Nearly a third of Switzerland’s mushroom species are under threat, either from pollution or from agriculture and building projects.
The Federal Environment Office has published the first-ever red list detailing the 937 known species facing possible extinction in the country.
There are approximately 5,000 species of mushrooms in Switzerland that are visible to the human eye.
“There is a high diversity of mushroom species thanks to the country’s geographical diversity and different climates,” said Beatrice Senn-Irlet of the Federal Institute for Forest, Snow and Landscape Research.
Around 3,000 of these species are well documented. Unfortunately, nearly a third of these might vanish altogether though.
According to the institute’s researchers, who put together the red list for the Environment Office, most of the threatened mushrooms belong to species that are highly dependent on their surroundings.
The slightest disturbance can modify the fungi’s relationship with its habitat, leading to its destruction in some cases. Habitat loss is the main threat for some mushroom species say the list’s authors.
Changes in agricultural practices, the growth of built-up areas and air pollution can lead to the destruction of some types of fungi, particularly in marsh or pasture zones.
Forest mushrooms are less endangered, thanks to more sustainable forestry practices implemented a century ago. But the researchers say there is not enough dead wood lying around on the ground to guarantee fungi development and that atmospheric contaminants are also having an effect.
The situation of Swiss mushroom species is not yet desperate. Switzerland’s fungi are in a similar state to those of Sweden, but fare better than those of the Netherlands where two thirds of documented species are threatened.
Good news for mushroom lovers is that picking edible fungi is not being blamed for the disappearance of species. According to Senn-Irlet, there are around 200 edible varieties, none of which appear on the endangered list.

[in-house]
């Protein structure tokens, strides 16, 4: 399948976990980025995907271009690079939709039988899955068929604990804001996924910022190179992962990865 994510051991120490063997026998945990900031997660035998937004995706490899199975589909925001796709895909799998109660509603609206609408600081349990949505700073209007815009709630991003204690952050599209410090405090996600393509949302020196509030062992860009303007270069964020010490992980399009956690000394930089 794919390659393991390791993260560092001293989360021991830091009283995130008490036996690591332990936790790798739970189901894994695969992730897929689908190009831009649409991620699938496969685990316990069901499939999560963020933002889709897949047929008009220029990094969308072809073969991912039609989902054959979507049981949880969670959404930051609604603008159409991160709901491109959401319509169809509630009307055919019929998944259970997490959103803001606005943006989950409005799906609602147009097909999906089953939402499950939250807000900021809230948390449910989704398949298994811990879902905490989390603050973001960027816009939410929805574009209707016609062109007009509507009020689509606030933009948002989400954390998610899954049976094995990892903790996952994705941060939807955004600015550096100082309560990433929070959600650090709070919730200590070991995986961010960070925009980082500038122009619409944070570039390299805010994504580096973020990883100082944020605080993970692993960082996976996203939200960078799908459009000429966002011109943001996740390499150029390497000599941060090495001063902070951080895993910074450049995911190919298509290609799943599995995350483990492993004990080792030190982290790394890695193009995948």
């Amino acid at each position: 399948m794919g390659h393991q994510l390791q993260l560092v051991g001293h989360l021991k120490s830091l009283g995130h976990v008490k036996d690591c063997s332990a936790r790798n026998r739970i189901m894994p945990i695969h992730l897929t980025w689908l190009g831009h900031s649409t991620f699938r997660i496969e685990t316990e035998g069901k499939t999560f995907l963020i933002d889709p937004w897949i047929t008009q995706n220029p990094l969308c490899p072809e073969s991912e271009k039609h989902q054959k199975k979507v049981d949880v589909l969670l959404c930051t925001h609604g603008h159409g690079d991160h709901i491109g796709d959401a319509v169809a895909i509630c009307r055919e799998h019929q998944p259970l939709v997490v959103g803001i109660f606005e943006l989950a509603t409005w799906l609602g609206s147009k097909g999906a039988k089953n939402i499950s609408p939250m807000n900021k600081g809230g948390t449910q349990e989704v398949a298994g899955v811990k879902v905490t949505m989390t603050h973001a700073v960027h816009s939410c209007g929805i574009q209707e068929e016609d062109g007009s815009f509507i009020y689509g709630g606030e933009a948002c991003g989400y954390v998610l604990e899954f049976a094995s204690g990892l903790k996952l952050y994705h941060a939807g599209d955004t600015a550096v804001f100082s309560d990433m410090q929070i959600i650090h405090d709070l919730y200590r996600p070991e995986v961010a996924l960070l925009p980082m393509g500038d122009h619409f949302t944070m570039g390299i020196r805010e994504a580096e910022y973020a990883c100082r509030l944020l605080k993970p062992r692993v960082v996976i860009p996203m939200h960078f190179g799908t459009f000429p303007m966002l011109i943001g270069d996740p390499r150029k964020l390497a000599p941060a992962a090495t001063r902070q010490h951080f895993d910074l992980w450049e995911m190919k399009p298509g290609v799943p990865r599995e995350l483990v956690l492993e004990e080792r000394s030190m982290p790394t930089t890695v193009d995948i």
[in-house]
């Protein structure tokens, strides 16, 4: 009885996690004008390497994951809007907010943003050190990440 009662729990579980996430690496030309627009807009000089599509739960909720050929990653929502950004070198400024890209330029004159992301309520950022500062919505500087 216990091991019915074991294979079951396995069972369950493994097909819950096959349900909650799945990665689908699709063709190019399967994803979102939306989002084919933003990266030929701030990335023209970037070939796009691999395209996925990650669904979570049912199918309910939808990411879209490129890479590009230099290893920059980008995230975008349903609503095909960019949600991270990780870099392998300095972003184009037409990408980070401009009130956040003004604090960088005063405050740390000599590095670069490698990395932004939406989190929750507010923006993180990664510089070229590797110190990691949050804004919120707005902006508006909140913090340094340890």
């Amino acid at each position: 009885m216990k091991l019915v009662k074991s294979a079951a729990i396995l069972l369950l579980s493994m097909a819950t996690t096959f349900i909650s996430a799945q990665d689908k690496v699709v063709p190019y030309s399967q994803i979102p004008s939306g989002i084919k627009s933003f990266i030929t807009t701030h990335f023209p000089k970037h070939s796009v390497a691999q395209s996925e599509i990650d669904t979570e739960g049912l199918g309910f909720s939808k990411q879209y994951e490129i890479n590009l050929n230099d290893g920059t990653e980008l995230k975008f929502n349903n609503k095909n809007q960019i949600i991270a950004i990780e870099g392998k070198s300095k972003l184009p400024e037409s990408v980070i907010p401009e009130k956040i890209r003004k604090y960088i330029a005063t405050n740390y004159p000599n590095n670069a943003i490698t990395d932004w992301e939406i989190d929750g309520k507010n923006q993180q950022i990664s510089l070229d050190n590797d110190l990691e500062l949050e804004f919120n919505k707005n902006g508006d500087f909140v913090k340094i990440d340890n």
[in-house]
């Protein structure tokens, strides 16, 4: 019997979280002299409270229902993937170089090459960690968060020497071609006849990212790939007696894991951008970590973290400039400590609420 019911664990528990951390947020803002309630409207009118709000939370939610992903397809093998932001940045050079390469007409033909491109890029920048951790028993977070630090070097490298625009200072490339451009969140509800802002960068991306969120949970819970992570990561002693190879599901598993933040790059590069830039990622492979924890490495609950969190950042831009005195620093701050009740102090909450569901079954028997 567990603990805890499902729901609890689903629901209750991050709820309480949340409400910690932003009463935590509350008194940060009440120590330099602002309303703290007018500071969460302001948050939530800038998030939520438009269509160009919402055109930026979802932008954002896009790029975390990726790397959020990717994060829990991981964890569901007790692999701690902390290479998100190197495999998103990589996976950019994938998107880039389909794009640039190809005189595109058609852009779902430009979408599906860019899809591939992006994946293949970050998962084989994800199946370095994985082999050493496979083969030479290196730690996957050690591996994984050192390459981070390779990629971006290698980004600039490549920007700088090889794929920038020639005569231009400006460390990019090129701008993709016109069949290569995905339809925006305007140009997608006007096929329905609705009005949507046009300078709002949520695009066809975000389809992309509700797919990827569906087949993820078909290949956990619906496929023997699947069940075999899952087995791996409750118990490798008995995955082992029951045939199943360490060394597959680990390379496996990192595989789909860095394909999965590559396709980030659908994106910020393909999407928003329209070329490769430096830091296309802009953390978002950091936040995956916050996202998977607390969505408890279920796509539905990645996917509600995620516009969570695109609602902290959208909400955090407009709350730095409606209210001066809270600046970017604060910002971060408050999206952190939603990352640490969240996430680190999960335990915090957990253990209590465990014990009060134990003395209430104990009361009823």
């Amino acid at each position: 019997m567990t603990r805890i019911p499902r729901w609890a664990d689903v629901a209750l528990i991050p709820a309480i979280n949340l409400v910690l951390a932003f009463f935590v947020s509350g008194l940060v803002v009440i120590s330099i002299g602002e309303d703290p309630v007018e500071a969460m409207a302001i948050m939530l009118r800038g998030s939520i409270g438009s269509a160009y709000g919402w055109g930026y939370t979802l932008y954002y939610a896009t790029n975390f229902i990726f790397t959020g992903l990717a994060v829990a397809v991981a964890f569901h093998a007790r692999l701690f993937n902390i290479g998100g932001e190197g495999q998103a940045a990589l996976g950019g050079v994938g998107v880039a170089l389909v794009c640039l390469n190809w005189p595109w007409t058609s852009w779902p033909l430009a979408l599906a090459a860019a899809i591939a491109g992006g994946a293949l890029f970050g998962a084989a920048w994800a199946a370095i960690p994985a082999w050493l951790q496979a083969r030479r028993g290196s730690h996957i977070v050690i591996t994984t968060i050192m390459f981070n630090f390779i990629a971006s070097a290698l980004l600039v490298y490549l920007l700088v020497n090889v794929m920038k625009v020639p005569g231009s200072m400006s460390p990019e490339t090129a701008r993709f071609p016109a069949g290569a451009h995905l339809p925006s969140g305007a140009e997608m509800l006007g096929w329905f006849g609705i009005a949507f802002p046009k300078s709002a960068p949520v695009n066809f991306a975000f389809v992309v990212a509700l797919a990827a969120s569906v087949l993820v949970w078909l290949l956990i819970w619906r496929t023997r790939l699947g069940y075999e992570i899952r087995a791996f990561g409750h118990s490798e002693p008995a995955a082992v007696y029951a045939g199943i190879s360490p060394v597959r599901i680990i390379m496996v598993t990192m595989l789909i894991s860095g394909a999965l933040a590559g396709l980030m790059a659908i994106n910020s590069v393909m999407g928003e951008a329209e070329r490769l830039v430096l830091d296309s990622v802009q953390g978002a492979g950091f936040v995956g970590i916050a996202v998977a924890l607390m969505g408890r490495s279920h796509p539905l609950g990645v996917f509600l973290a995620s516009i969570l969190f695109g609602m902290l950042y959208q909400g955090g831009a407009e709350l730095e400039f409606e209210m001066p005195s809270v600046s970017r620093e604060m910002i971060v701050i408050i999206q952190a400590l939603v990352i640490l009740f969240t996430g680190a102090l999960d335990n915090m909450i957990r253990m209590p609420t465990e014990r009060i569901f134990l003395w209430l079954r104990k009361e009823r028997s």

The only danger for mushroom survival seems to be if too many people walk in a zone where fungi are found, compacting the earth where they grow. The Environment Office is recommending that restrictions on mushroom picking be maintained and that zones where species are threatened be protected.
As mushrooming season begins, police sent out a strong reminder about picking restrictions. Three Italians were caught with 23 kilograms of penny bun mushrooms in eastern canton Graubünden last week, well above the legal limit of two kilograms per person.
The many Swiss mushroom pickers are also being warned to take care with what they collect. If they are unsure what they have in their basket, the association of national mushroom controllers is urging them to have their bounty checked to avoid too many cases of food poisoning.
There are around 150 species of poisonous mushrooms in Switzerland.
swissinfo with agencies
Threatened with extinction: Pink Waxcap (Hygrocybe calyptriformis)
Vulnerable: Caesar's Mushroom (Amanita caesarea)
Vulnerable and protected: Laricifomes officinalis
There are around 200 species of large edible mushrooms in Switzerland and 150 which are poisonous.
The Swiss are huge fans of mushroom-picking. In canton Zurich around 10 tons of wild mushrooms are collected every year.
In 2006 the Swiss Toxicological Information Centre in Zurich answered 456 questions about poisonous mushrooms.
But there have only been a few cases of Swiss people dying after eating poisonous mushrooms: one case in 1996, 2001, 2002 and 2005.
There are around 800 mushroom inspection offices throughout Switzerland.
The Federal Environment Office’s red list is based on the criteria established by the World Conservation Union (IUCN) for its Red List of Threatened Species
The IUCN’s list provides taxonomic, conservation status and distribution information.
This system is designed to determine the relative risk of extinction, and the main purpose of a Red List is to catalogue and highlight those organisms or groups of organisms (taxa) that are facing a higher risk of global extinction.